EducationNews

Kumasi schools join recycling challenge for cleaner environment

The recycling challenge is expected to bolster the city's capacity in integrated urban solid waste management

Five schools in the Kumasi metropolis have been selected to participate in the maiden inter-school segregation and recycling challenge, spearheaded by the Kumasi Metropolitan Assembly (KMA).

This initiative, part of the Holistic Reinforcement for Sustainable Development (HORESD) project funded by the European Union, aims to bolster the city’s capacity in integrated urban solid waste management.

The selected schools – Amankwatia Primary A&B Schools, Fankyenebra Primary A&B Schools, Bantama Presby Primary A&B Schools, St. Joseph’s Primary A&B Schools and Buokrom MA Primary A&B Schools will serve as pilot institutions for the project.

During the campaign launch at the Jubilee Park on Tuesday (9 April), Kumasi Mayor Samuel Pyne emphasised the importance of instilling proper waste management practices and encouraging innovative ideas among students.

He highlighted the significance of building a culture of reuse, reduce, recycle, and recover in young minds to keep the environment clean and sustainable.

“We believe that the essence of separating trash for both economic usage and cleaning the environment and sustainability is very much important. We also appeal to the Ghana Education Service (GES) to engage the teachers to dedicate most of their contact hours in the mornings for education on waste separation and keeping the environment clean”, Pyne stated.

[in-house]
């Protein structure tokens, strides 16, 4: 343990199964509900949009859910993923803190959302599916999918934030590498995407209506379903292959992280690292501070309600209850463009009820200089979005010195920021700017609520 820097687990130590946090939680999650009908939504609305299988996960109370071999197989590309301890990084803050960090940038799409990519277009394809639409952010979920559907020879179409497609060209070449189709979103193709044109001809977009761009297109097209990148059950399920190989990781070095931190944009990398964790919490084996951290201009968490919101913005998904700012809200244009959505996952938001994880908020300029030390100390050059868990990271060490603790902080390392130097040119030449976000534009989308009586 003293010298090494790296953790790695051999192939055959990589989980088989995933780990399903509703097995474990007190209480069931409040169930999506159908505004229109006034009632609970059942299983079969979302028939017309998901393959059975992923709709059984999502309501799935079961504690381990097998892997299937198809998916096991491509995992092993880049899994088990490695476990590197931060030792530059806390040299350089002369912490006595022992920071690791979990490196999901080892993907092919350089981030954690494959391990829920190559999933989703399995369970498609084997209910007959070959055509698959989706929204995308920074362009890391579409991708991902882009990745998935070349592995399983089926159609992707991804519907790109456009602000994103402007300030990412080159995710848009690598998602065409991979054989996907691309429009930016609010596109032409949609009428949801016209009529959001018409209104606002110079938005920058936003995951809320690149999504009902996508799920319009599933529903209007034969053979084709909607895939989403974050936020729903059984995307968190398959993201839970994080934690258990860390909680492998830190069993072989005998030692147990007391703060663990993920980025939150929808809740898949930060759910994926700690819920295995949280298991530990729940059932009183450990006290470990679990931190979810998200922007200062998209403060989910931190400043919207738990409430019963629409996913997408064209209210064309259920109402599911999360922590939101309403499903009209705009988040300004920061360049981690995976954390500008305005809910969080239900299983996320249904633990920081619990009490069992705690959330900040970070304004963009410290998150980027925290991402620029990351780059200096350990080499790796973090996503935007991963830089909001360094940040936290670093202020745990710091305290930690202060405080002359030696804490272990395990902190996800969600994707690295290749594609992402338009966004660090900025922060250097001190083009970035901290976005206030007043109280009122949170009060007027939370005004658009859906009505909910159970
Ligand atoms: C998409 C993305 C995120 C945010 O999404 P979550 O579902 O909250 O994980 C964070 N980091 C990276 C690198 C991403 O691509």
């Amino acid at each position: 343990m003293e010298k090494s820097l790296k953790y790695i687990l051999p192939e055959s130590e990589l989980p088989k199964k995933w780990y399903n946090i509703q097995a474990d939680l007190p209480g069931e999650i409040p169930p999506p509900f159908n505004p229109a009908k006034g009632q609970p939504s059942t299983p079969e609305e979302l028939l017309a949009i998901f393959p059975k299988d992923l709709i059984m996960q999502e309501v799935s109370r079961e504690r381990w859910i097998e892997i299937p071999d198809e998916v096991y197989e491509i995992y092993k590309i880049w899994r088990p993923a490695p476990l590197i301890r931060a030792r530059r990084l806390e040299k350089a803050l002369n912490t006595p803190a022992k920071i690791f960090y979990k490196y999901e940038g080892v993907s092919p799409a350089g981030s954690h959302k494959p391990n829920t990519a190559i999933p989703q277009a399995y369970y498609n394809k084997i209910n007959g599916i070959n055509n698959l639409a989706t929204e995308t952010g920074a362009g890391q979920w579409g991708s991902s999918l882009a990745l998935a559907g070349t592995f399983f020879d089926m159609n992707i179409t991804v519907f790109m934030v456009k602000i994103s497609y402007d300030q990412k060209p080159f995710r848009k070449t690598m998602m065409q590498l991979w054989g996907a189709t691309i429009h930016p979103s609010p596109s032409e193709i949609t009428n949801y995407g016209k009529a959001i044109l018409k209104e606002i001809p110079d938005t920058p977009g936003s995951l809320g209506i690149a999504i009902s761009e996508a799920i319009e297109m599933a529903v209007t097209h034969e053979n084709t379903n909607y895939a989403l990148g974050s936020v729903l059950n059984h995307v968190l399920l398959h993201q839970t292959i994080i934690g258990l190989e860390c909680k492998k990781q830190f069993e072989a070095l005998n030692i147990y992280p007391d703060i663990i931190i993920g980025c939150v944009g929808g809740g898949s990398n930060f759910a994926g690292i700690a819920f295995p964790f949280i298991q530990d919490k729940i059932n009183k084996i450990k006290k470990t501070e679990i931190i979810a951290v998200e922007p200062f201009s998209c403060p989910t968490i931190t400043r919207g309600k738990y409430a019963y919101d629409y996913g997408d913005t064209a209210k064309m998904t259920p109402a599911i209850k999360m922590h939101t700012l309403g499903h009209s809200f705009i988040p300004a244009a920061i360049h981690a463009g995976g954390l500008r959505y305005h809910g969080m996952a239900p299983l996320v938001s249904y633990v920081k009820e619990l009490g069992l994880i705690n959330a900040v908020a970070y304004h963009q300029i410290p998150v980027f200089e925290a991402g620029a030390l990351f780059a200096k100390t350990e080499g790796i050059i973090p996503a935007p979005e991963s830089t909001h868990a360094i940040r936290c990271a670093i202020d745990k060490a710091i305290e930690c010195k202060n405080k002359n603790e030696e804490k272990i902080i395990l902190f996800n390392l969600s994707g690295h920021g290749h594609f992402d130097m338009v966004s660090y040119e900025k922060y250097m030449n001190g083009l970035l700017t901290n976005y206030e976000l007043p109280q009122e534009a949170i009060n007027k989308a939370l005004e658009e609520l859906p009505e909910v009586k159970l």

Dr. Helder Moreira, the International Coordinator of HORESD, emphasized that keeping the environment clean was a shared responsibility, and involving basic schools was crucial for shaping values and habits.

Metro Coordinating Director, Francis Dwira-Darko, explained that the project aimed to cultivate environmental consciousness and nurture a generation of responsible citizens mindful of their impact on the world.

Judith Bamford Mensah with the Ghana Education Service, highlighted the benefits of waste separation and recycling for students, including critical thinking skills and a deeper understanding of environmental issues.

She encouraged students to embrace waste separation and recycling principles not only within school but also in their communities, fostering a sense of ownership and pride in contributing to a healthier environment.

The campaign, when successful, will be replicated in schools across the Ashanti Region and beyond.

Reporting By Jonathan Ofori, Ashanti Region

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